Basara, abode to Gnana Saraswati, is a small village near Nizamabad city that comes under Adilabad district of Andhra Pradesh. Here is located the ancient temple of Gnana Sarasvati - the Goddess of Knowledge. It is believed to be one of the two oldest temples of Goddess Saraswati in India, the other being located in Kashmir. Sited at the convergence of rivers Mangira and Godavari, Saraswati Temple appears serene and pious in the rustic setting.
According to the legends, Veda Vyas did penance on the banks of
Godavari. He used to bring fistful of sand daily after bath to make
idols of Goddess Saraswati, Lakshmi and Kali. Since the 6th century,
Basar has been a pilgrimage centre for the Hindus. However, the present
structure of the temple is believed to have been erected by Chalukya
kings. In the sanctum sanctorum, the idol of Goddess Sarasvati adorns
the sight, along with Goddess Lakshmi.
In the 17th century, the idols of the temple were reinstated by a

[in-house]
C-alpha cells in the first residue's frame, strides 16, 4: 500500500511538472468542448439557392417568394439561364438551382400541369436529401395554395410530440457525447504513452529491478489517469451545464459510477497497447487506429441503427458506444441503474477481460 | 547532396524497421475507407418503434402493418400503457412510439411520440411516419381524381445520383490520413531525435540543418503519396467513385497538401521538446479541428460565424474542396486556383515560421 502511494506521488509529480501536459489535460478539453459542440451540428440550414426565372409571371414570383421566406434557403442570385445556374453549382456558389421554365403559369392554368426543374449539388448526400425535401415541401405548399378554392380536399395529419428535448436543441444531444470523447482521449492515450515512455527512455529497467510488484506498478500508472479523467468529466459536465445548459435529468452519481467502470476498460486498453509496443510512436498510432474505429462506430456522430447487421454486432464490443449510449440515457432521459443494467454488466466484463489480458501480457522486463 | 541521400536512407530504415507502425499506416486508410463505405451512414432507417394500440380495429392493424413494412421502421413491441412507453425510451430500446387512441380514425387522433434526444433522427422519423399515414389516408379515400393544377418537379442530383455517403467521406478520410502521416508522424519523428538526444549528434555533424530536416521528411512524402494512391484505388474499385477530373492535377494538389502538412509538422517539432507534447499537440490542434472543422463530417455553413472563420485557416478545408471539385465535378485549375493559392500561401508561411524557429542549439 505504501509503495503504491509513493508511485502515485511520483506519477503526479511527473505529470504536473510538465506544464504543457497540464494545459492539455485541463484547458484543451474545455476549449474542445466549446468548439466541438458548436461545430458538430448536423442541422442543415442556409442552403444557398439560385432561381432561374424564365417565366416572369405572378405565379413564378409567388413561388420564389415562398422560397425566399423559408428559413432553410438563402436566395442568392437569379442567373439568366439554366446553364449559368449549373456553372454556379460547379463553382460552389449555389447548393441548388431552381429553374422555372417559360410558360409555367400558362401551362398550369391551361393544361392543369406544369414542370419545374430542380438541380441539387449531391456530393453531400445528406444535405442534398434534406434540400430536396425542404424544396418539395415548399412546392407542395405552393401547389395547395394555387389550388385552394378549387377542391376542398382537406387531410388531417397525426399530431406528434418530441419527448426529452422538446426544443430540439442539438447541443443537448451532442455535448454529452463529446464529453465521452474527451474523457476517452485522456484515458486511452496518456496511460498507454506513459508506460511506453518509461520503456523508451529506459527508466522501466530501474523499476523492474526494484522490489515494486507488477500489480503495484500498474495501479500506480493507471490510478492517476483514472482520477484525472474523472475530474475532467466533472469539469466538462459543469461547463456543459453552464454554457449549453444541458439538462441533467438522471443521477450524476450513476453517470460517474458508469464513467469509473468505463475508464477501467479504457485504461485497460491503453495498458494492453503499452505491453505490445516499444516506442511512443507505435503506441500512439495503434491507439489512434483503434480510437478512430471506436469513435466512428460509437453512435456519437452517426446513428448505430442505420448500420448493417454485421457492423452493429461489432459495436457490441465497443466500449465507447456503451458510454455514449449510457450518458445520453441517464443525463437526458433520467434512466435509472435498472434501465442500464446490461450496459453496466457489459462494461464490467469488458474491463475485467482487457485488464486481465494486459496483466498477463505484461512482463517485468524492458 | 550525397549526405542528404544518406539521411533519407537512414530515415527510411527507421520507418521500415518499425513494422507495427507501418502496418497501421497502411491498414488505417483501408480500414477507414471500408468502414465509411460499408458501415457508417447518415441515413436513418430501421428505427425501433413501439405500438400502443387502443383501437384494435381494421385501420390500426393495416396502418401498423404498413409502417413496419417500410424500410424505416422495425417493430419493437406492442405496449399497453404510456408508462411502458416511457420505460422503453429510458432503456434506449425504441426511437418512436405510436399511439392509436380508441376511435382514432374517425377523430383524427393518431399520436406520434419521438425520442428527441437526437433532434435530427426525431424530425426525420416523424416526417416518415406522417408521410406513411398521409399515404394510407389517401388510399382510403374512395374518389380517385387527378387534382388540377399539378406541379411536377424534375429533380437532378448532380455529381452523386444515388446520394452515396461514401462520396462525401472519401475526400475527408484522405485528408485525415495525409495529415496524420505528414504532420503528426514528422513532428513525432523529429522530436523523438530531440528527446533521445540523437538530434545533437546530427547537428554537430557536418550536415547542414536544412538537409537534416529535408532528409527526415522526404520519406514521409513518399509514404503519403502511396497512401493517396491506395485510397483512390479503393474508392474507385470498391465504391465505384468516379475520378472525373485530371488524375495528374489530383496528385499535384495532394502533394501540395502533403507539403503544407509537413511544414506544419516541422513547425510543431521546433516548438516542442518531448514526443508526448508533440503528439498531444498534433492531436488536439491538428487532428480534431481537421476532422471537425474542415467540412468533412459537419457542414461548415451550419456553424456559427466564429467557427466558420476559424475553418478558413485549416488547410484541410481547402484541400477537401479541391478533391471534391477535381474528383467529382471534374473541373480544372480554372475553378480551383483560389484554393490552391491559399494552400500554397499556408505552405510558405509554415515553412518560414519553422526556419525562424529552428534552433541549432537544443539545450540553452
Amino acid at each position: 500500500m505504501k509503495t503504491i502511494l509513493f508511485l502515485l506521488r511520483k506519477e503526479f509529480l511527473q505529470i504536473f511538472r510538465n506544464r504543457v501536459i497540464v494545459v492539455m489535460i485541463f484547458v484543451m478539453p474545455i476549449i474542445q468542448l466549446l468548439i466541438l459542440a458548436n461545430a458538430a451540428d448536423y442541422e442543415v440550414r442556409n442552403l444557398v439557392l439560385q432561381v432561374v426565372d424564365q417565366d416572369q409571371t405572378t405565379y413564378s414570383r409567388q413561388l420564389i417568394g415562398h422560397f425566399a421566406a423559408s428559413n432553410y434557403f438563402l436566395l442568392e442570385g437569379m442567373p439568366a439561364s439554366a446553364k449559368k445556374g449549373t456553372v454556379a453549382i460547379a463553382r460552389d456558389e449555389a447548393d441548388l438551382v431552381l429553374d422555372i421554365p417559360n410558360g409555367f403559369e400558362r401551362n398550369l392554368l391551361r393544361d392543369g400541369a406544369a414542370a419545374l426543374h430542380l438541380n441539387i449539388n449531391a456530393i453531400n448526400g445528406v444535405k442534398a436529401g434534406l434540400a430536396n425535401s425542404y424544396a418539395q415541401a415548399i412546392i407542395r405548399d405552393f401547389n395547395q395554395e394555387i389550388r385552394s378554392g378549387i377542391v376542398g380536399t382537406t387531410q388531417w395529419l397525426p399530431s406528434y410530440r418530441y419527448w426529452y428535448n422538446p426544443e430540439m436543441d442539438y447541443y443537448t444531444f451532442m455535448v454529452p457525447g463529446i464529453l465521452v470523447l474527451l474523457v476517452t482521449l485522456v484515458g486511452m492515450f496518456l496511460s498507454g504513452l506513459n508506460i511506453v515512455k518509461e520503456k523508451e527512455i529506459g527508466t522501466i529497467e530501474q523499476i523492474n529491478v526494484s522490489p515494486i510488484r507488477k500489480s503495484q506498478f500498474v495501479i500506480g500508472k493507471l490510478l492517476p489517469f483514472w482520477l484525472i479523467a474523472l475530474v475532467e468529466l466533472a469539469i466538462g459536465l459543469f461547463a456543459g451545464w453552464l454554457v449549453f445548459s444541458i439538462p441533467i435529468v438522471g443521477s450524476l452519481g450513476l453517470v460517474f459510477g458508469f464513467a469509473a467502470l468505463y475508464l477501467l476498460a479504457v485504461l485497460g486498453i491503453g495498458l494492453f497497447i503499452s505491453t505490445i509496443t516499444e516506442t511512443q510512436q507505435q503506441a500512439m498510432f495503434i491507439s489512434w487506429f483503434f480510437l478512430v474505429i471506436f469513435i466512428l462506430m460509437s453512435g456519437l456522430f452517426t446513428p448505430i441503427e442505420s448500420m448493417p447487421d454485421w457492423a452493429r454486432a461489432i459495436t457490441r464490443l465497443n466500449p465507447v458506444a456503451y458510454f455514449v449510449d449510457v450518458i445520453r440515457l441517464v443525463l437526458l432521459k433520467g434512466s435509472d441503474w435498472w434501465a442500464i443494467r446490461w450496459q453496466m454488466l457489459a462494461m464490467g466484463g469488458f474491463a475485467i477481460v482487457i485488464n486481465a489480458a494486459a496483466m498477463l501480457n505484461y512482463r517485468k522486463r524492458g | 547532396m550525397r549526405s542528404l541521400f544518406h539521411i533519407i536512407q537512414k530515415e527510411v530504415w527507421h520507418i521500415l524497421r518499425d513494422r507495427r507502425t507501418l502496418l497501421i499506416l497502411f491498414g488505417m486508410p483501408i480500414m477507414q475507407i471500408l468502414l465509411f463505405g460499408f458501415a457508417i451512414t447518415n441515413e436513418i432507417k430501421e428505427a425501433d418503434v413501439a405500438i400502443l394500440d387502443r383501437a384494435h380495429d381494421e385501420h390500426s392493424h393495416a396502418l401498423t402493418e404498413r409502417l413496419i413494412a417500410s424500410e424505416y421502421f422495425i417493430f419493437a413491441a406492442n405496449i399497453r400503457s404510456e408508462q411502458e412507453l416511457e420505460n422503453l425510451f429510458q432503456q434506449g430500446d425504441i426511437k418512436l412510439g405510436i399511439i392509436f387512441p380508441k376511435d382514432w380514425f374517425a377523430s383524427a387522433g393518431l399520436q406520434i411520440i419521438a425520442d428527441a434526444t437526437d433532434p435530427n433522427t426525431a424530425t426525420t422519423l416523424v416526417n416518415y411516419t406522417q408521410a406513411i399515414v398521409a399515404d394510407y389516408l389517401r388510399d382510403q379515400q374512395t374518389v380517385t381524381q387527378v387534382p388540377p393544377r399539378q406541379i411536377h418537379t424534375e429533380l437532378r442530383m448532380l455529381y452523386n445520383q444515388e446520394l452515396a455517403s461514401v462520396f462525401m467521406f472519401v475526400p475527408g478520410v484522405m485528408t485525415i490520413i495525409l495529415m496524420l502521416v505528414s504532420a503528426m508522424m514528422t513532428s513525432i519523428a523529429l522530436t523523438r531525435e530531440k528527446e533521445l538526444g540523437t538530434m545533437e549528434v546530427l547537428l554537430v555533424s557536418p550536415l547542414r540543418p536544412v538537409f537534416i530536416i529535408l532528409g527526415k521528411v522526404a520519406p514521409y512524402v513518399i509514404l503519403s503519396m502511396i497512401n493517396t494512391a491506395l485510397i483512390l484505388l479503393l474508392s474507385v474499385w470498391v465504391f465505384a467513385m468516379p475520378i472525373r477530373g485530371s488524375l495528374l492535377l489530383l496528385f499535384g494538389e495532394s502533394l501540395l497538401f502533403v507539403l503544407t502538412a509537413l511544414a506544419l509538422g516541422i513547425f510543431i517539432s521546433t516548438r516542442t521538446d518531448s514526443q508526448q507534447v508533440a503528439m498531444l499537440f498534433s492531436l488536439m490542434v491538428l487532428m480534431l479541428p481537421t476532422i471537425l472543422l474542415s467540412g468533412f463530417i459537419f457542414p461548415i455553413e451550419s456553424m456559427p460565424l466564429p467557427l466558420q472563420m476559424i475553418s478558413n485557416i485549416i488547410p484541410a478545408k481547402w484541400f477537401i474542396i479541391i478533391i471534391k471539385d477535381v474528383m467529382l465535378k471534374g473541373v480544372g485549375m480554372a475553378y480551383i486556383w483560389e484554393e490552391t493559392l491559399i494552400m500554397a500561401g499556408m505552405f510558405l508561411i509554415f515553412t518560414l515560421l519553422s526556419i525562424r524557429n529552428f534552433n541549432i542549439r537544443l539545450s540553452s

chieftain of Nandagiri (Nandeed) subsequent to destruction caused by the
Muslim invaders. There is nothing extraordinary about temple's
architecture yet its popularity is certainly creditable. Pilgrims from
far and near come to pay their homage to the 'Goddess of Wisdom'. Basant
Panchami and Navaratri are the major festivals observed at the temple.
'Akshara Gnana' is a special ritual, in which devotees bring their
children to the temple. The significance of the ritual lies in the fact
that it marks the formal starting of child's education. The child is
given little bit of turmeric paste to taste, believing that it will
clear his/her vocal chords for better learning. The Goddess answers all
the prayers of the committed devotees, filling their life with bliss and